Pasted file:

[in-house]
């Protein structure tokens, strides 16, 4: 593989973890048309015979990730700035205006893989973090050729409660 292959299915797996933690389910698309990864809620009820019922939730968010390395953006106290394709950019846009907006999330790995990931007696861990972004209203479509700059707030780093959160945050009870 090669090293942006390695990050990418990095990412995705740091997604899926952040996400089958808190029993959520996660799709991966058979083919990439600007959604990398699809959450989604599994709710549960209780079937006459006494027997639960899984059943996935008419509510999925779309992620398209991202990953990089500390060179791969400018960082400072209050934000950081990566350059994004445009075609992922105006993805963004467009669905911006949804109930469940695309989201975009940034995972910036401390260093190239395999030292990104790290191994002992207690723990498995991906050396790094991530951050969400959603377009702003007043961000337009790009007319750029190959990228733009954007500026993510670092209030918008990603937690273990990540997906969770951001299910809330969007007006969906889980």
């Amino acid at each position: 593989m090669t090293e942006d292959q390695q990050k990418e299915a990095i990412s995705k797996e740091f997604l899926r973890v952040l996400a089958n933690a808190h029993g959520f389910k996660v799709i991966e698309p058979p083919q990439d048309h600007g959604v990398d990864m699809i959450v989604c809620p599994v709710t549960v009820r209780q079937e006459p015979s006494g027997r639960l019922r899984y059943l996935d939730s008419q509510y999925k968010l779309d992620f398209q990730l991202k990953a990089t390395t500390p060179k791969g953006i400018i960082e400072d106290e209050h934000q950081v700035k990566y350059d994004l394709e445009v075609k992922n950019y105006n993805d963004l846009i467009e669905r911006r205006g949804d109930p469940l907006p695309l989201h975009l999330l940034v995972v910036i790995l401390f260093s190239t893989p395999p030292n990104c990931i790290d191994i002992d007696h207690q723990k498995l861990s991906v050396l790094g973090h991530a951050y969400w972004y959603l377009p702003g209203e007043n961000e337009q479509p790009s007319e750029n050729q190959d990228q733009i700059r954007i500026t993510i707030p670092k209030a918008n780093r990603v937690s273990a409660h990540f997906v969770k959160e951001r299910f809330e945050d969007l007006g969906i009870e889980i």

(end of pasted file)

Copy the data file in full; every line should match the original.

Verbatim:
[in-house]
């Protein structure tokens, strides 16, 4: 593989973890048309015979990730700035205006893989973090050729409660 292959299915797996933690389910698309990864809620009820019922939730968010390395953006106290394709950019846009907006999330790995990931007696861990972004209203479509700059707030780093959160945050009870 090669090293942006390695990050990418990095990412995705740091997604899926952040996400089958808190029993959520996660799709991966058979083919990439600007959604990398699809959450989604599994709710549960209780079937006459006494027997639960899984059943996935008419509510999925779309992620398209991202990953990089500390060179791969400018960082400072209050934000950081990566350059994004445009075609992922105006993805963004467009669905911006949804109930469940695309989201975009940034995972910036401390260093190239395999030292990104790290191994002992207690723990498995991906050396790094991530951050969400959603377009702003007043961000337009790009007319750029190959990228733009954007500026993510670092209030918008990603937690273990990540997906969770951001299910809330969007007006969906889980």
């Amino acid at each position: 593989m090669t090293e942006d292959q390695q990050k990418e299915a990095i990412s995705k797996e740091f997604l899926r973890v952040l996400a089958n933690a808190h029993g959520f389910k996660v799709i991966e698309p058979p083919q990439d048309h600007g959604v990398d990864m699809i959450v989604c809620p599994v709710t549960v009820r209780q079937e006459p015979s006494g027997r639960l019922r899984y059943l996935d939730s008419q509510y999925k968010l779309d992620f398209q990730l991202k990953a990089t390395t500390p060179k791969g953006i400018i960082e400072d106290e209050h934000q950081v700035k990566y350059d994004l394709e445009v075609k992922n950019y105006n993805d963004l846009i467009e669905r911006r205006g949804d109930p469940l907006p695309l989201h975009l999330l940034v995972v910036i790995l401390f260093s190239t893989p395999p030292n990104c990931i790290d191994i002992d007696h207690q723990k498995l861990s991906v050396l790094g973090h991530a951050y969400w972004y959603l377009p702003g209203e007043n961000e337009q479509p790009s007319e750029n050729q190959d990228q733009i700059r954007i500026t993510i707030p670092k209030a918008n780093r990603v937690s273990a409660h990540f997906v969770k959160e951001r299910f809330e945050d969007l007006g969906i009870e889980i």